Gordon & Rees partner Ronald K. Alberts and senior counsel Jennifer Ghozland of Los Angeles, and partner Ryan T. Brown of Chicago and St. Louis, successfully argued on summary judgment that an ERISA claim for benefits could not be maintained against their client.
The lawsuit arose out of a denial of the plaintiff’s claim for long-term disability benefits under a fully insured disability benefits plan. The plaintiff received long-term disability benefits from Jan. 23, 2003, through Oct. 31, 2009, at which time the benefits were terminated due to her failure to meet certain terms of the plan. Gordon & Rees’s client served as the third-party claims administrator of the plan and issued the termination of benefits letter to the plaintiff.
In December 2011, the plaintiff filed a civil complaint against the firm’s client in the U.S. District Court for the Western District of Missouri (Central Division) alleging violations of the Employee Retirement Income Security Act of 1974 (ERISA), as amended 29 U.S.C. § 1132(a)(f). The complaint was amended in January 2012 to name the insurer and funding source for the plan.
In June 2012, the insurer entered rehabilitation under the receivership of the Illinois Office of the Special Deputy Receiver. The Circuit Court of Cook County issued an order in the rehabilitation action, so the ERISA case against the insurer was stayed pending completion of the rehabilitation process (and eventual liquidation and transfer of responsibility for the defense of the insurer to the Missouri Insurance Guarantee Association). Notwithstanding the stay against the insurer, the court, upon the plaintiff’s motion, allowed the case against the firm’s client to continue.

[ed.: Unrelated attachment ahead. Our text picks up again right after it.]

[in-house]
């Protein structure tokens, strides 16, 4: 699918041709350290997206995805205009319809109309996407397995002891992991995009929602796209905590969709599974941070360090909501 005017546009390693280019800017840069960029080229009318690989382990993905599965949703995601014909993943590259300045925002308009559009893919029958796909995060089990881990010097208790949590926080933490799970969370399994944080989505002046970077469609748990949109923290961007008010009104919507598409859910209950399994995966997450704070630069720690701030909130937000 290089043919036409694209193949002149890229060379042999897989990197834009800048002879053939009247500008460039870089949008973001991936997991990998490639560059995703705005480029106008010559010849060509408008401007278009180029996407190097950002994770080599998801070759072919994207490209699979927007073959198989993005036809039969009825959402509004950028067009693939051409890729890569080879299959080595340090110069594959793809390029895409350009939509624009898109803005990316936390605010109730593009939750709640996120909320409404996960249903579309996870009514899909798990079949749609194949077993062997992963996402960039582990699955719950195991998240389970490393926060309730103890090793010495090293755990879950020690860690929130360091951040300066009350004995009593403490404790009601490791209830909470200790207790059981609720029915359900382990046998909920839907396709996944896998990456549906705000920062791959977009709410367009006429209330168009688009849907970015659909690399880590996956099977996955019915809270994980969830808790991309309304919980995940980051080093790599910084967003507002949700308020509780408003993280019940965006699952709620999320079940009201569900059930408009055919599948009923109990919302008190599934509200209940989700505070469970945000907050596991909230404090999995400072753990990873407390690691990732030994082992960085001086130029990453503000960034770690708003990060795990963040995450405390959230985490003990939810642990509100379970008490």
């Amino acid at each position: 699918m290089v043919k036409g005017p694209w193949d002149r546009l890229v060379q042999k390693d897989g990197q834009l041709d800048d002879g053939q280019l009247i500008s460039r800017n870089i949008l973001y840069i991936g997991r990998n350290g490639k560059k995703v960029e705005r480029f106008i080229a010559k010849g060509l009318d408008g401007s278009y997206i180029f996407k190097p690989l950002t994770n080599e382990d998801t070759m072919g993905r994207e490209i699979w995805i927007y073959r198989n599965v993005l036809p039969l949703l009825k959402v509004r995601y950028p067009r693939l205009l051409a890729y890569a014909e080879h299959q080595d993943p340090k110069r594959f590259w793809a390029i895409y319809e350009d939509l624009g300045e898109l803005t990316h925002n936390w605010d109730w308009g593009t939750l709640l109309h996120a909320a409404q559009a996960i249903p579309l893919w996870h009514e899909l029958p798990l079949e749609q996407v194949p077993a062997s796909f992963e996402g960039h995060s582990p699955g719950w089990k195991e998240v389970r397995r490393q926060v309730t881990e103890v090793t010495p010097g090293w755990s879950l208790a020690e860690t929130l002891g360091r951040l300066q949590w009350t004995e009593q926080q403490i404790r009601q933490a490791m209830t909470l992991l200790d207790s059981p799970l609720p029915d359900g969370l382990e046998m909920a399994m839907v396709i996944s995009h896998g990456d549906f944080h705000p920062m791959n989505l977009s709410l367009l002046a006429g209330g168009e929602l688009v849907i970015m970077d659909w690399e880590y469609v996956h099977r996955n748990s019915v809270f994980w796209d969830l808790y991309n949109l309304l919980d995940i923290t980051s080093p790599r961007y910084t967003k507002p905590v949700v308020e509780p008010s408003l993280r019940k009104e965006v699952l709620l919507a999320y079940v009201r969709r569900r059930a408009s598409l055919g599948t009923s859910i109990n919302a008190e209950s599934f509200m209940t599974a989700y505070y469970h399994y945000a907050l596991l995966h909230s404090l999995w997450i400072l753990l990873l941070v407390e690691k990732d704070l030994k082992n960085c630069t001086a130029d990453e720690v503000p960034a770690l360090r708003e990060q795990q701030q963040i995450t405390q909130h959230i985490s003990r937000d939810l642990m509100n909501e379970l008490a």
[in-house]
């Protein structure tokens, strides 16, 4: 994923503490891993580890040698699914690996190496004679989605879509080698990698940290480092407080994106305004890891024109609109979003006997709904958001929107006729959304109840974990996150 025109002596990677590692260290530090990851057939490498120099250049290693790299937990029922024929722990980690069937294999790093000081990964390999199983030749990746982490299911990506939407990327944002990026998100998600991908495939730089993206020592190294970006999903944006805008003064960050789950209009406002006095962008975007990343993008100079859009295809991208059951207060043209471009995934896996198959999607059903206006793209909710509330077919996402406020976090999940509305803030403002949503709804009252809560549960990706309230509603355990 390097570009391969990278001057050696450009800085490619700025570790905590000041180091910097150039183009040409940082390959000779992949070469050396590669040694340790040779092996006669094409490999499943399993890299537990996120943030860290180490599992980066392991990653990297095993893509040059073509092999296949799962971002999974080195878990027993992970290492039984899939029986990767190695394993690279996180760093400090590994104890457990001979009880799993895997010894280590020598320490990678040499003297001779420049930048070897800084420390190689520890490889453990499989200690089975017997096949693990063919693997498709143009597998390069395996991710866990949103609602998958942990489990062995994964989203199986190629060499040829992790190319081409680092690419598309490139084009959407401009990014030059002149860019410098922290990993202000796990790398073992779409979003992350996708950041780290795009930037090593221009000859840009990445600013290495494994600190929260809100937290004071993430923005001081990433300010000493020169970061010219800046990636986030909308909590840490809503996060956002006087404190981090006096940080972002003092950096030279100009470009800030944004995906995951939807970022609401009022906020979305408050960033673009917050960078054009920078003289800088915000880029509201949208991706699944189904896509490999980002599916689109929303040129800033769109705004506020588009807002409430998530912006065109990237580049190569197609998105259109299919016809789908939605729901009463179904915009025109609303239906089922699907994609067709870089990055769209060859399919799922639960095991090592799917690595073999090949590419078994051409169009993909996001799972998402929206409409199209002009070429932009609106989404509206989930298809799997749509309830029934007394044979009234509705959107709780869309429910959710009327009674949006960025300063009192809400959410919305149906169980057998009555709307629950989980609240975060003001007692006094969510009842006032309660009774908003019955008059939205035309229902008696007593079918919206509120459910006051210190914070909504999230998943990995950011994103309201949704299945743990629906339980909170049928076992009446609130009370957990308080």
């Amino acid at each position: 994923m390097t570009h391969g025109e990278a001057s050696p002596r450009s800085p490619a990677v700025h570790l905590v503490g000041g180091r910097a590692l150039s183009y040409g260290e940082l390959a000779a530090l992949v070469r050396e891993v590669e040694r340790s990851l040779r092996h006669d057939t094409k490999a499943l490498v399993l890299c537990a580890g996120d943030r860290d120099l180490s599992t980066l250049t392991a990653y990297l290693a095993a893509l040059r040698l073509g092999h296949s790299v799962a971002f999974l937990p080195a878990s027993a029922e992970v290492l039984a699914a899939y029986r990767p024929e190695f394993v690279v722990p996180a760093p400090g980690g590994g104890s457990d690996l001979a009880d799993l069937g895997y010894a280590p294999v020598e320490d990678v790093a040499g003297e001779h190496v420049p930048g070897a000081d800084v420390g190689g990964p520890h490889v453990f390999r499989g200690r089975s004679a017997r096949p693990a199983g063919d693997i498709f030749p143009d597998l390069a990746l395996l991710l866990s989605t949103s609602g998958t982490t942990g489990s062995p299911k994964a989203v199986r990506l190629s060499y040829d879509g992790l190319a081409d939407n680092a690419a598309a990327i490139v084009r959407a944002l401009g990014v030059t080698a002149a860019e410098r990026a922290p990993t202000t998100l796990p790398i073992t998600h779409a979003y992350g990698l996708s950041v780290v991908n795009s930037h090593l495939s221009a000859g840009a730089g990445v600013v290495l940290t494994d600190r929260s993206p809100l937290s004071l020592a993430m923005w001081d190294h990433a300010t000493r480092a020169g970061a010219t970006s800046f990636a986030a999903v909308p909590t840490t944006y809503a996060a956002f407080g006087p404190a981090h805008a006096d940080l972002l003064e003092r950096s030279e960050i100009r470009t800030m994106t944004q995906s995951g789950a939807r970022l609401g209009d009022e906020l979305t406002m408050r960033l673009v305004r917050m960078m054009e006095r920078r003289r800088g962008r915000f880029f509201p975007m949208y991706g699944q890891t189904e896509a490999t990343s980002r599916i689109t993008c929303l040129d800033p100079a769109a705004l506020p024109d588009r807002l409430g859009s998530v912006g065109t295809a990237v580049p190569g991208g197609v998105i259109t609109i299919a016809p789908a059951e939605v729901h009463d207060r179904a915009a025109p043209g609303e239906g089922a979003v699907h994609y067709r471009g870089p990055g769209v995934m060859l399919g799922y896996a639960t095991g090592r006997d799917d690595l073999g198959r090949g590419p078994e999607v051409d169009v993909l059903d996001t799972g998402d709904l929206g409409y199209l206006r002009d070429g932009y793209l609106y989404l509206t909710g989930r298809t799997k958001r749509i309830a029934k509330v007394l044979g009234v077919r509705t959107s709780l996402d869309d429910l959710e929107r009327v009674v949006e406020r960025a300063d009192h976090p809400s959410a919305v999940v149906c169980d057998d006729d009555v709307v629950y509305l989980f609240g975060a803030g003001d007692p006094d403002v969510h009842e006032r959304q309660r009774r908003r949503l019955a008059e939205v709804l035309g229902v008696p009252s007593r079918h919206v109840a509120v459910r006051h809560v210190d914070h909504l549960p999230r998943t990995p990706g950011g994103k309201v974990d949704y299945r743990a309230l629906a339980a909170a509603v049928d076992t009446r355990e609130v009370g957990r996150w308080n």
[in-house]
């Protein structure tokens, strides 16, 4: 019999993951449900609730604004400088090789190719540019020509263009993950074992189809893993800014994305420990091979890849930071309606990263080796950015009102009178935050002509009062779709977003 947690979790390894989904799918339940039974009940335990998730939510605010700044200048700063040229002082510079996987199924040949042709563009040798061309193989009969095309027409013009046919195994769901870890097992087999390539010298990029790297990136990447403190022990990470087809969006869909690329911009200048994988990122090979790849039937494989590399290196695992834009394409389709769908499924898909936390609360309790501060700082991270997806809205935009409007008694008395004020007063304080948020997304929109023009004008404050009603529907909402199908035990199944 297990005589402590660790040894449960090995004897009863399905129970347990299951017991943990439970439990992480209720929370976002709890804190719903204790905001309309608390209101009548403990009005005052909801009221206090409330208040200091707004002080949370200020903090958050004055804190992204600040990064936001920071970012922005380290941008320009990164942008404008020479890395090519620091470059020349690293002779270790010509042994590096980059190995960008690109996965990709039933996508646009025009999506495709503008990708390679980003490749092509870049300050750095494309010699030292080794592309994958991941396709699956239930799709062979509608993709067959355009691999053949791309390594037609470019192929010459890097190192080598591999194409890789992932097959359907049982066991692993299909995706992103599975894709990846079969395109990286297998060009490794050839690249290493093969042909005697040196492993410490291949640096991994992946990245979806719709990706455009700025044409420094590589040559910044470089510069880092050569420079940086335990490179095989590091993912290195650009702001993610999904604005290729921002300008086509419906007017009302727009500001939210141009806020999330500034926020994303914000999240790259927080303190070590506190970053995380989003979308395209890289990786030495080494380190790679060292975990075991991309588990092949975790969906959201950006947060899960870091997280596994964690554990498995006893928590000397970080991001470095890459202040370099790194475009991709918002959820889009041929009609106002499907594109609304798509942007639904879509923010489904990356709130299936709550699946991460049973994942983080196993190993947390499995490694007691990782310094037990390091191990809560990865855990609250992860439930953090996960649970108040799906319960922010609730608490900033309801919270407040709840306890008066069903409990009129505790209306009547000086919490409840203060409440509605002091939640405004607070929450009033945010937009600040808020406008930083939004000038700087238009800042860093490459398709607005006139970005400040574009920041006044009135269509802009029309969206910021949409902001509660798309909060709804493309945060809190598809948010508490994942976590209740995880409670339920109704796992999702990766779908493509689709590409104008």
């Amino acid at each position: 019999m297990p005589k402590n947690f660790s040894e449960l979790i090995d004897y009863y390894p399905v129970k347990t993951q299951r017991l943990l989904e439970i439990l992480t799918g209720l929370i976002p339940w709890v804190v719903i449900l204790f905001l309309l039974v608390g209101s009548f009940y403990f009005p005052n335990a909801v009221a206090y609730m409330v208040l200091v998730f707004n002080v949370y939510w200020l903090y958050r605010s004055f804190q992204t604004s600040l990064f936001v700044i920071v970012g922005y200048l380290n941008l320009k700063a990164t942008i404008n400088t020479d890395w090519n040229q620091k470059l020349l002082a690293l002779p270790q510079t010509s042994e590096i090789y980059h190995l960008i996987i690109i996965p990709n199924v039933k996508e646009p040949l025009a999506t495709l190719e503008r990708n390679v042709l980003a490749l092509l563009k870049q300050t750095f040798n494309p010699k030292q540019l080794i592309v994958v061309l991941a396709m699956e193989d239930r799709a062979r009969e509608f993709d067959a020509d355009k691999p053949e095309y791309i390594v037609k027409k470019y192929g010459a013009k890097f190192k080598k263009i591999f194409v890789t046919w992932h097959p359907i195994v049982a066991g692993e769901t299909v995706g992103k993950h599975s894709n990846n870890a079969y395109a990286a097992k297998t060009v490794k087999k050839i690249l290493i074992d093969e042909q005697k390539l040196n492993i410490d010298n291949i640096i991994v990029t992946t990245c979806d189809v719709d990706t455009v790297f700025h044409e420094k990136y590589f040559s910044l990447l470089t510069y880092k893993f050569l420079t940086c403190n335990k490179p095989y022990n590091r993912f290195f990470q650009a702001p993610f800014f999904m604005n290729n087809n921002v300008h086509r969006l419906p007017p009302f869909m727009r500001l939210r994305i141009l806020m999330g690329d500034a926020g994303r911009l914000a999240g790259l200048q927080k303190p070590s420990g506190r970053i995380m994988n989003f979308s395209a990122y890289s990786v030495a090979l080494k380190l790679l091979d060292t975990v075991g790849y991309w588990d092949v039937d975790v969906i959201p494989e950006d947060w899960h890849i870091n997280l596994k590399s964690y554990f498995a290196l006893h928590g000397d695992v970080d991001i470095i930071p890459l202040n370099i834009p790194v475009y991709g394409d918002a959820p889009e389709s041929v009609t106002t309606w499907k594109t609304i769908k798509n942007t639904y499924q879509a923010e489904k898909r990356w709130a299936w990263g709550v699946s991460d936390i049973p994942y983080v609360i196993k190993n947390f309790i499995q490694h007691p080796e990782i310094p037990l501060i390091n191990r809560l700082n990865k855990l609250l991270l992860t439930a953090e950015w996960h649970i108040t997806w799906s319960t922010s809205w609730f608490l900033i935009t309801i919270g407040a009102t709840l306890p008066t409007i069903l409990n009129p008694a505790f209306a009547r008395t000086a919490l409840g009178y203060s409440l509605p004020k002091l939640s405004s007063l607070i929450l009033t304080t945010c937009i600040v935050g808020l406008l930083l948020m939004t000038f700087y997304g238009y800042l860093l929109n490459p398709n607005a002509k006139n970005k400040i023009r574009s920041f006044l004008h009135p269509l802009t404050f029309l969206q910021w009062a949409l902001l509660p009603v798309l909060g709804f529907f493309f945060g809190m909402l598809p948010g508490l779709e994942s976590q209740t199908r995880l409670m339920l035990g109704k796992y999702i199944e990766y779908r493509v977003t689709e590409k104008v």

After the insurer was placed into liquidation, the firm’s client elected to terminate its role as third-party administrator, effective June 11, 2013, in accordance with the terms of the plan.
In July 2013, the parties filed cross-motions for summary judgment, with Gordon & Rees arguing that its client could not be held liable under ERISA where it served only as the third-party claims administrator and not a co-insurer, reinsurer, or plan administrator. Gordon & Rees further argued that any liability that may have existed was extinguished when the relationship was severed in June 2013.
In granting summary judgment for the firm’s client, U.S. District Judge Beth Phillips cited the plan documents and prevailing 8th U.S. Circuit Court of Appeals case law in confirming the plaintiff had no standing to bring her ERISA claims under § 502(a)(1)(B) and § 502(a)(3) when the defendant no longer provides any administrative services to the plan.